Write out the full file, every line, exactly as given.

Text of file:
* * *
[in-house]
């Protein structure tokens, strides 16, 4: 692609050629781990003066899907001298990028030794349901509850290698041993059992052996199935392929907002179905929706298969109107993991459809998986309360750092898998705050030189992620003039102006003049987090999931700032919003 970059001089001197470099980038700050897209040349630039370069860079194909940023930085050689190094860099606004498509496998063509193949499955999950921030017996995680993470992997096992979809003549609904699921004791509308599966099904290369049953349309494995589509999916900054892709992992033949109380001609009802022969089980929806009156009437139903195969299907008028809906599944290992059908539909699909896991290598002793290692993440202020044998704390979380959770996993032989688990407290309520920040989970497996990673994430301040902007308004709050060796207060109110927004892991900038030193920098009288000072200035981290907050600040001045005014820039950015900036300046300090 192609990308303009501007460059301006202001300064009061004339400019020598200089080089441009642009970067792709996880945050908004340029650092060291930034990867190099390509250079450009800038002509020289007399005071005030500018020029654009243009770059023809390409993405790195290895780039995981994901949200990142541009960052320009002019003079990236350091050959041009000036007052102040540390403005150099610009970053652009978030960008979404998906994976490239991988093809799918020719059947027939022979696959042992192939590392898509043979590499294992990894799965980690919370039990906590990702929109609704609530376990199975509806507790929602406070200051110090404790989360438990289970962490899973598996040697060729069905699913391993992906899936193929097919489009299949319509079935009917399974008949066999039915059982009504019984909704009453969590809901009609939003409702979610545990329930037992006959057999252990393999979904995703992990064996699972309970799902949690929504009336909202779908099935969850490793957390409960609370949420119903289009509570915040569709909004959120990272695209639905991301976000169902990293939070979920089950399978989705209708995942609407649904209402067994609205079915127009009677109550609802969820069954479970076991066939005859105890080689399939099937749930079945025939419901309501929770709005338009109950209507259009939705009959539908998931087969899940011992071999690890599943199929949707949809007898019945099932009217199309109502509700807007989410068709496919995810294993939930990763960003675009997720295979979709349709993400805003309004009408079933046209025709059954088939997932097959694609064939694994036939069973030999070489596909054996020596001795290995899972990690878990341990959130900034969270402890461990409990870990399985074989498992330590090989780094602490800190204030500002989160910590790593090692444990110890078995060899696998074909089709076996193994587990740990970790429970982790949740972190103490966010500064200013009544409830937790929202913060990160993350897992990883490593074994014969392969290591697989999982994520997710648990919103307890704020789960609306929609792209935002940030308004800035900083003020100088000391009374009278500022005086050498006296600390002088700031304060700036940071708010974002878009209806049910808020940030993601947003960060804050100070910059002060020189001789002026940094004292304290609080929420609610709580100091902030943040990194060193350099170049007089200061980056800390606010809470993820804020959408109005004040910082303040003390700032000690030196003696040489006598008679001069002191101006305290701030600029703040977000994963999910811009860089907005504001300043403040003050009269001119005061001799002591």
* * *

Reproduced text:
[in-house]
């Protein structure tokens, strides 16, 4: 692609050629781990003066899907001298990028030794349901509850290698041993059992052996199935392929907002179905929706298969109107993991459809998986309360750092898998705050030189992620003039102006003049987090999931700032919003 970059001089001197470099980038700050897209040349630039370069860079194909940023930085050689190094860099606004498509496998063509193949499955999950921030017996995680993470992997096992979809003549609904699921004791509308599966099904290369049953349309494995589509999916900054892709992992033949109380001609009802022969089980929806009156009437139903195969299907008028809906599944290992059908539909699909896991290598002793290692993440202020044998704390979380959770996993032989688990407290309520920040989970497996990673994430301040902007308004709050060796207060109110927004892991900038030193920098009288000072200035981290907050600040001045005014820039950015900036300046300090 192609990308303009501007460059301006202001300064009061004339400019020598200089080089441009642009970067792709996880945050908004340029650092060291930034990867190099390509250079450009800038002509020289007399005071005030500018020029654009243009770059023809390409993405790195290895780039995981994901949200990142541009960052320009002019003079990236350091050959041009000036007052102040540390403005150099610009970053652009978030960008979404998906994976490239991988093809799918020719059947027939022979696959042992192939590392898509043979590499294992990894799965980690919370039990906590990702929109609704609530376990199975509806507790929602406070200051110090404790989360438990289970962490899973598996040697060729069905699913391993992906899936193929097919489009299949319509079935009917399974008949066999039915059982009504019984909704009453969590809901009609939003409702979610545990329930037992006959057999252990393999979904995703992990064996699972309970799902949690929504009336909202779908099935969850490793957390409960609370949420119903289009509570915040569709909004959120990272695209639905991301976000169902990293939070979920089950399978989705209708995942609407649904209402067994609205079915127009009677109550609802969820069954479970076991066939005859105890080689399939099937749930079945025939419901309501929770709005338009109950209507259009939705009959539908998931087969899940011992071999690890599943199929949707949809007898019945099932009217199309109502509700807007989410068709496919995810294993939930990763960003675009997720295979979709349709993400805003309004009408079933046209025709059954088939997932097959694609064939694994036939069973030999070489596909054996020596001795290995899972990690878990341990959130900034969270402890461990409990870990399985074989498992330590090989780094602490800190204030500002989160910590790593090692444990110890078995060899696998074909089709076996193994587990740990970790429970982790949740972190103490966010500064200013009544409830937790929202913060990160993350897992990883490593074994014969392969290591697989999982994520997710648990919103307890704020789960609306929609792209935002940030308004800035900083003020100088000391009374009278500022005086050498006296600390002088700031304060700036940071708010974002878009209806049910808020940030993601947003960060804050100070910059002060020189001789002026940094004292304290609080929420609610709580100091902030943040990194060193350099170049007089200061980056800390606010809470993820804020959408109005004040910082303040003390700032000690030196003696040489006598008679001069002191101006305290701030600029703040977000994963999910811009860089907005504001300043403040003050009269001119005061001799002591």